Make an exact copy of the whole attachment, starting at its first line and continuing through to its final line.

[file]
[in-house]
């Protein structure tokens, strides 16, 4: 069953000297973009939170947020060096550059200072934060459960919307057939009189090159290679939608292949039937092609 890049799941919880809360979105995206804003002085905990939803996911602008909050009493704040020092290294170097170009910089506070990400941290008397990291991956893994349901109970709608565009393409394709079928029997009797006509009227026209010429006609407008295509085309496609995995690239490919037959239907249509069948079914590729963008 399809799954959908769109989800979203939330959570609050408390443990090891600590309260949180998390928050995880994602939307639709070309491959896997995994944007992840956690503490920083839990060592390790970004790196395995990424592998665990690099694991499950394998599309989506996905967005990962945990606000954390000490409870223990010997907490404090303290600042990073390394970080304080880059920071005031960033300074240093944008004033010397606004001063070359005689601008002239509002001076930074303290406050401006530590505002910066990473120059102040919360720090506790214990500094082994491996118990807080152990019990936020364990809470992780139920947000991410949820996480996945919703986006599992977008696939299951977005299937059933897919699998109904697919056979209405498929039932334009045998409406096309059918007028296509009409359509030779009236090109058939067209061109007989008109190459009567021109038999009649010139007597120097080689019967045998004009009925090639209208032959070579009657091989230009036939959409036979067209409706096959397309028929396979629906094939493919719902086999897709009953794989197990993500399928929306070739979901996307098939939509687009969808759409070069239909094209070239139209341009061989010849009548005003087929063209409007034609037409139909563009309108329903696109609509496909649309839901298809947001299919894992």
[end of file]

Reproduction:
[in-house]
């Protein structure tokens, strides 16, 4: 069953000297973009939170947020060096550059200072934060459960919307057939009189090159290679939608292949039937092609 890049799941919880809360979105995206804003002085905990939803996911602008909050009493704040020092290294170097170009910089506070990400941290008397990291991956893994349901109970709608565009393409394709079928029997009797006509009227026209010429006609407008295509085309496609995995690239490919037959239907249509069948079914590729963008 399809799954959908769109989800979203939330959570609050408390443990090891600590309260949180998390928050995880994602939307639709070309491959896997995994944007992840956690503490920083839990060592390790970004790196395995990424592998665990690099694991499950394998599309989506996905967005990962945990606000954390000490409870223990010997907490404090303290600042990073390394970080304080880059920071005031960033300074240093944008004033010397606004001063070359005689601008002239509002001076930074303290406050401006530590505002910066990473120059102040919360720090506790214990500094082994491996118990807080152990019990936020364990809470992780139920947000991410949820996480996945919703986006599992977008696939299951977005299937059933897919699998109904697919056979209405498929039932334009045998409406096309059918007028296509009409359509030779009236090109058939067209061109007989008109190459009567021109038999009649010139007597120097080689019967045998004009009925090639209208032959070579009657091989230009036939959409036979067209409706096959397309028929396979629906094939493919719902086999897709009953794989197990993500399928929306070739979901996307098939939509687009969808759409070069239909094209070239139209341009061989010849009548005003087929063209409007034609037409139909563009309108329903696109609509496909649309839901298809947001299919894992």